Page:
Timetable Timetable
Learning and Teaching activities (Further Info) Total Hours: 100 ( Lecture Hours 24, Programme Level Learning and Teaching Hours 2, Directed Learning and Independent Learning Hours 74 )
Assessment (Further Info) Written Exam 0 %, Coursework 100 %, Practical Exam 0 %
Additional Information (Assessment) 30% Coursework (Individual) - assesses course Learning Outcomes 1, 2, 3, 4
70% Presentation (Group) - assesses all course Learning Outcomes
Feedback Formative: TBC
Summative: TBC
No Exam Information
Learning Outcomes
On completion of this course, the student will be able to:
  1. Analyse ethics decision making when dealing with competing pressures/values.
  2. Leverage knowledge of ESG reporting, and responsible investments to analyze the implications of different environmental and social risks for different investor categories.
  3. Assess the types and strategic implications of different RI techniques for the investors and also the corporations in their investment portfolio and also the environment and society.
  4. Integrate environmental and social risks and opportunities into different investment products.
  5. Display a critical understanding of the expanding role of new, decentralized modes of financing such as impact investment, blockchain etc, within the broader field of responsible investments.
Reading List
Core reading:
- Louche C. and Lydenberg S. Responsible Investment Dilemmas. Greenleaf Publishing. London. 2011.

Recommended reading:
- Chains of Finance: How Investment Management is Shaped; Diane-Laure Arjaliès, Philip Grant, Iain Hardie, Donald Mackenzie, Ekaterina Svetlova; Oxford University Press, London, UK.
Additional Information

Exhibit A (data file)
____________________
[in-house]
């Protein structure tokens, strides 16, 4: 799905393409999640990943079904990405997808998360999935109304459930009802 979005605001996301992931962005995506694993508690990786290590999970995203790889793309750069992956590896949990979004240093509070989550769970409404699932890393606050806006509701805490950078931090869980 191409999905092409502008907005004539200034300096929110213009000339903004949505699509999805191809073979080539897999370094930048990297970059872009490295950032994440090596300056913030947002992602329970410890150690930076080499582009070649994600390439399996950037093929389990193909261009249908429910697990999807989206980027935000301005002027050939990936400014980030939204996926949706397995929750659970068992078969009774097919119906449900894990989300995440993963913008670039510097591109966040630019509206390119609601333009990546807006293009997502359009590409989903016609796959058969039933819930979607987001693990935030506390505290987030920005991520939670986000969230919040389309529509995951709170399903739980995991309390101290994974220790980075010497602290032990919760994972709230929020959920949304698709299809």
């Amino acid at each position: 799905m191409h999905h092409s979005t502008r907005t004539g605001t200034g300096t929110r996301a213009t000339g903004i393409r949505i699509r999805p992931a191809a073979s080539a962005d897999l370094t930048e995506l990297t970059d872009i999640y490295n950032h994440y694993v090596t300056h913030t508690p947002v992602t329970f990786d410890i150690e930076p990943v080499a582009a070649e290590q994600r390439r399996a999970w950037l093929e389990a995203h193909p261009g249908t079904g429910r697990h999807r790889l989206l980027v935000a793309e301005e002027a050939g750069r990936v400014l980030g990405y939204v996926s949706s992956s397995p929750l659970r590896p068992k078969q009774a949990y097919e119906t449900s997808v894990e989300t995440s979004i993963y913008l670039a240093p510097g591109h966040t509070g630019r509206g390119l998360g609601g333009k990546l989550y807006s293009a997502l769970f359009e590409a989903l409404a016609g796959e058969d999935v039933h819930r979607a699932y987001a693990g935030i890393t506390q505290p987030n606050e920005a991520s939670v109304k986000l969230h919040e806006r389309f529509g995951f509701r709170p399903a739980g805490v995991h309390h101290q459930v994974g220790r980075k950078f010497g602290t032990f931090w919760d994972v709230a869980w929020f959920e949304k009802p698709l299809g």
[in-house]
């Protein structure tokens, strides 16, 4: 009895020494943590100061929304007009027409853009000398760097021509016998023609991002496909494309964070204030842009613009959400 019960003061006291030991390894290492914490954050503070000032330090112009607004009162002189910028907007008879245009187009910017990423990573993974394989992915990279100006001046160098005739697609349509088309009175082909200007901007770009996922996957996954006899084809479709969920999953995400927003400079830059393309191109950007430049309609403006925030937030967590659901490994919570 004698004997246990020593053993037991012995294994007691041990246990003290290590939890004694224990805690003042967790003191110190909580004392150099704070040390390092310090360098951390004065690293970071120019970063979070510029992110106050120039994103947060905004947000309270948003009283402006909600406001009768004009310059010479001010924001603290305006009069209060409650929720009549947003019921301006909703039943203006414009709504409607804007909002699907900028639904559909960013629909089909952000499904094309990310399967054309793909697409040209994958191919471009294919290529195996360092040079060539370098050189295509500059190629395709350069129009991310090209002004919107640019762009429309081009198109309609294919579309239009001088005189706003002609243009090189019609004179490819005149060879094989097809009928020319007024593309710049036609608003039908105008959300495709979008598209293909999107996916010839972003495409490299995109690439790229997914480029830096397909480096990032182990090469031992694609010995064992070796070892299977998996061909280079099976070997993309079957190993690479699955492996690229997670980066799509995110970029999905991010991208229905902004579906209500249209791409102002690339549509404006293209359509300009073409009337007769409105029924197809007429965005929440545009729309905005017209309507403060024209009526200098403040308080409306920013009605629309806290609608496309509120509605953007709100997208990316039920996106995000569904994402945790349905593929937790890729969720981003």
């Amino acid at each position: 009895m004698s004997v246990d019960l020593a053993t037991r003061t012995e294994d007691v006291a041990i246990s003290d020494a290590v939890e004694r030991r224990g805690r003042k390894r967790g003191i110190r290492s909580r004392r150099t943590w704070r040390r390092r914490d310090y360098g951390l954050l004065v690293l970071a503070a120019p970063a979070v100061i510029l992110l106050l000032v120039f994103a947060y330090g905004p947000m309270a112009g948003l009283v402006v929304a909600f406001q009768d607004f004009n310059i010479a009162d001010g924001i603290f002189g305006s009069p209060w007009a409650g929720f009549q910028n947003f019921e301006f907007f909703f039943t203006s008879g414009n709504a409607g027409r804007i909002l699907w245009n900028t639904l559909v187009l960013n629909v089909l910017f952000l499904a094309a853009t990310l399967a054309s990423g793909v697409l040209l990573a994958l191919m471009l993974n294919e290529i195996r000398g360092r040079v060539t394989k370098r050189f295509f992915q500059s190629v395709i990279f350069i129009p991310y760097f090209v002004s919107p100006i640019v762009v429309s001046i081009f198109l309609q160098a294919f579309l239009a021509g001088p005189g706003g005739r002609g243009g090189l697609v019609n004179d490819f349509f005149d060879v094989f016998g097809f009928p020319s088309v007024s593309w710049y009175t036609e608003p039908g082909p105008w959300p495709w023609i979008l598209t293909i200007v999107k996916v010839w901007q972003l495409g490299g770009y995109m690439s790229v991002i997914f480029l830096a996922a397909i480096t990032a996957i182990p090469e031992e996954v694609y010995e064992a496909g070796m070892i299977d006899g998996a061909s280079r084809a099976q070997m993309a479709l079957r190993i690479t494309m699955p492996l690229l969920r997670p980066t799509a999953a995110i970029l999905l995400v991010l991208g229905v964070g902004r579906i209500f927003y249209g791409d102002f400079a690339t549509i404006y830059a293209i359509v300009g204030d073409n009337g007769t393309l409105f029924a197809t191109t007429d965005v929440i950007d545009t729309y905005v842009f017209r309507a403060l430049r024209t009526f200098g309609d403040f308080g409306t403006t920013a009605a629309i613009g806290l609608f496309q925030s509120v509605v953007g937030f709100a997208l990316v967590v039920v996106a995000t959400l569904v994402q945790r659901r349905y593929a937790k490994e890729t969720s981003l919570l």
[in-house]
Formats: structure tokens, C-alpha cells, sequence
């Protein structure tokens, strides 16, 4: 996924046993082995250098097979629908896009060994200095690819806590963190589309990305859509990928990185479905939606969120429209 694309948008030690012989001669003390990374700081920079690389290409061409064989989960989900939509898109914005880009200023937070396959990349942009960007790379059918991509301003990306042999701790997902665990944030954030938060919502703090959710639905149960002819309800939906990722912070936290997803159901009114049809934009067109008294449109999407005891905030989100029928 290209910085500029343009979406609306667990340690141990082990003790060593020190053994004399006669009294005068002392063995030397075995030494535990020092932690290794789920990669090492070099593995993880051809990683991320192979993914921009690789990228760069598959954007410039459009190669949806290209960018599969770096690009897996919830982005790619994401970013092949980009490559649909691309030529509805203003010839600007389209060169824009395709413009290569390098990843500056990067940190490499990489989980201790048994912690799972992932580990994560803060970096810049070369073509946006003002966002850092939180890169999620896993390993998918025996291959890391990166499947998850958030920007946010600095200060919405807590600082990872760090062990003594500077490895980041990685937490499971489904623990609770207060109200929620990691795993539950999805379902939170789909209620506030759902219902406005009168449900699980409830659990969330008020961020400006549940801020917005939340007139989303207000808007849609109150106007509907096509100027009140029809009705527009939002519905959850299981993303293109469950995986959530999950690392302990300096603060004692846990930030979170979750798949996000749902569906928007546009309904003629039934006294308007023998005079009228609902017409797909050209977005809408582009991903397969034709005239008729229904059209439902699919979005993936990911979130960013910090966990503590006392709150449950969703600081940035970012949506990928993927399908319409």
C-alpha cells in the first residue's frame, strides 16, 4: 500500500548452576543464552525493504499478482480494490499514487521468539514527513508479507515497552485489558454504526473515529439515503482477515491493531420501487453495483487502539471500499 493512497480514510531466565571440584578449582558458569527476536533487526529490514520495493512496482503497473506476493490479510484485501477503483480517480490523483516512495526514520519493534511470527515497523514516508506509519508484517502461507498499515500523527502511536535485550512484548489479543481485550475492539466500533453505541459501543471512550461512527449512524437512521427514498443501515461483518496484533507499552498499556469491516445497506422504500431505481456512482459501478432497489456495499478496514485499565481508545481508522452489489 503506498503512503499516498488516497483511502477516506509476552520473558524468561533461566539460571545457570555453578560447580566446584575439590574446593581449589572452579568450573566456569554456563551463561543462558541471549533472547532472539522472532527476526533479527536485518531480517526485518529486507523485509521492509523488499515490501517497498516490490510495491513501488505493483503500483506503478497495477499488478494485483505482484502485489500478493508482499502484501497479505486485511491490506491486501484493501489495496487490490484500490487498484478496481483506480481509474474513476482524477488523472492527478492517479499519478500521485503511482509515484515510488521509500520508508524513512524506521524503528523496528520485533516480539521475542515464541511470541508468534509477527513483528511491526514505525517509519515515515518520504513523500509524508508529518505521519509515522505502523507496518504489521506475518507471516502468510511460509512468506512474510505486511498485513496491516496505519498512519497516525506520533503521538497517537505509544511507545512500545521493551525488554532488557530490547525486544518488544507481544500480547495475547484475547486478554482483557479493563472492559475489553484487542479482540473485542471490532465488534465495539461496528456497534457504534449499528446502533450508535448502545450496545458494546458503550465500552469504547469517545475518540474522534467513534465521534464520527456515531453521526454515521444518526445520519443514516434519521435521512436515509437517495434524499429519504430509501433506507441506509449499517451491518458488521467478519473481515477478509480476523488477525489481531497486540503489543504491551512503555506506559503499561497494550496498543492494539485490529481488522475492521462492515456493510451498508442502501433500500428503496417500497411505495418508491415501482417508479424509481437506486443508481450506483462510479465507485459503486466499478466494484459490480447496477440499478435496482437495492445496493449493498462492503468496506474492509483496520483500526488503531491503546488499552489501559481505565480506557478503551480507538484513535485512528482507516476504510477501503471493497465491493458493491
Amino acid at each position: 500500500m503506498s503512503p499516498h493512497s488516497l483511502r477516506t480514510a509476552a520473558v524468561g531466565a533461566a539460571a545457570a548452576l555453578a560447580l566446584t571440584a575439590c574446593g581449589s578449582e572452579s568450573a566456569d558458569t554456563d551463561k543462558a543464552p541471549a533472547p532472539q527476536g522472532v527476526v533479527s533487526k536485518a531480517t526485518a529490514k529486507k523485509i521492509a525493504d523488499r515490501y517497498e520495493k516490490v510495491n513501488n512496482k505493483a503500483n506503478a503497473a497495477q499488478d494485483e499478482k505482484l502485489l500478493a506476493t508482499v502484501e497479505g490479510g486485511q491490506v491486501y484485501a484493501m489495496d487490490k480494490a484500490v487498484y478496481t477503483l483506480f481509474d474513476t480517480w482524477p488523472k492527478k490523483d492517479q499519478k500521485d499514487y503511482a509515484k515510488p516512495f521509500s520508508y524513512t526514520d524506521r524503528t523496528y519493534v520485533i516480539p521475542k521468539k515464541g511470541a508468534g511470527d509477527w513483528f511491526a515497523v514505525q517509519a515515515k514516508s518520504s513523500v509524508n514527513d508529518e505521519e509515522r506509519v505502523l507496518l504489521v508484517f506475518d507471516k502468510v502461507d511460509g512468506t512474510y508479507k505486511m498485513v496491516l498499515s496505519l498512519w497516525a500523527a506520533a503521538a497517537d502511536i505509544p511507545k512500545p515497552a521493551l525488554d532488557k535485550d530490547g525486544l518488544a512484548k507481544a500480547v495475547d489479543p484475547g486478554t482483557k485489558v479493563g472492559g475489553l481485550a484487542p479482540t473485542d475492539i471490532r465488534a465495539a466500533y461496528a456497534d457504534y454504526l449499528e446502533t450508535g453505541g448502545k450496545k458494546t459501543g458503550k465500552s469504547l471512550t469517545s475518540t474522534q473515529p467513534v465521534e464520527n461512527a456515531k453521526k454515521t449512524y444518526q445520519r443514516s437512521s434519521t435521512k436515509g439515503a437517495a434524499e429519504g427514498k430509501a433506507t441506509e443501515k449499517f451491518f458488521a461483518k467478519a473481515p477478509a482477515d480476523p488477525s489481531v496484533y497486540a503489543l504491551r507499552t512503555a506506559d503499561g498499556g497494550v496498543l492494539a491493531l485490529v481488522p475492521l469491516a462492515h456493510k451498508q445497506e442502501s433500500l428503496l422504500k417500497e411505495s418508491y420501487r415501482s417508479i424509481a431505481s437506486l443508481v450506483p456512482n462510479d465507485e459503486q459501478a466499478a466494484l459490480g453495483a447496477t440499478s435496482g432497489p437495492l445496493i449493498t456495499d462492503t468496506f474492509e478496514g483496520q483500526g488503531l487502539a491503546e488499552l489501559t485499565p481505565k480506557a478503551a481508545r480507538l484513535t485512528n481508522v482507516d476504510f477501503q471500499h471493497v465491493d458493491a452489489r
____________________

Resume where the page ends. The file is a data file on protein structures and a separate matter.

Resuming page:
Graduate Attributes and Skills Knowledge and Understanding
After completing this course, students should be able to:
- Demonstrate a thorough knowledge and understanding of contemporary organisational disciplines; comprehend the role of business within the contemporary world; and critically evaluate and synthesise primary and secondary research and sources of evidence in order to make, and present, well informed and transparent organisation-related decisions, which have a positive global impact.
- Identify, define and analyse theoretical and applied business and management problems, and develop approaches, informed by an understanding of appropriate quantitative and/or qualitative techniques, to explore
and solve them responsibly.

Practice: Applied Knowledge, Skills and Understanding
After completing this course, students should be able to:
- Apply creative, innovative, entrepreneurial, sustainable and responsible business solutions to address social, economic and environmental global challenges.
- Work with a variety of organisations, their stakeholders, and the communities they serve - learning from them, and aiding them to achieve responsible, sustainable and enterprising solutions to complex problems.

Cognitive Skills
After completing this course, students should be able to:
- Be self-motivated; curious; show initiative; set, achieve and surpass goals; as well as demonstrating adaptability, capable of handling complexity and ambiguity, with a willingness to learn; as well as being able to demonstrate the use digital and other tools to carry out tasks effectively, productively, and with attention to
- Understand how to manage and sustain successful individual and group relationships in order to achieve positive and responsible outcomes, in a range of virtual and face-to-face environments.

Communication, ICT, and Numeracy Skills
After completing this course, students should be able to:
- Convey meaning and message through a wide range of communication tools, including digital technology and social media; to understand how to use these tools to communicate in ways that sustain positive and responsible relationships.
KeywordsNot entered
Course organiserDr Afshin Mehrpouya
Course secretaryMr Ross Muir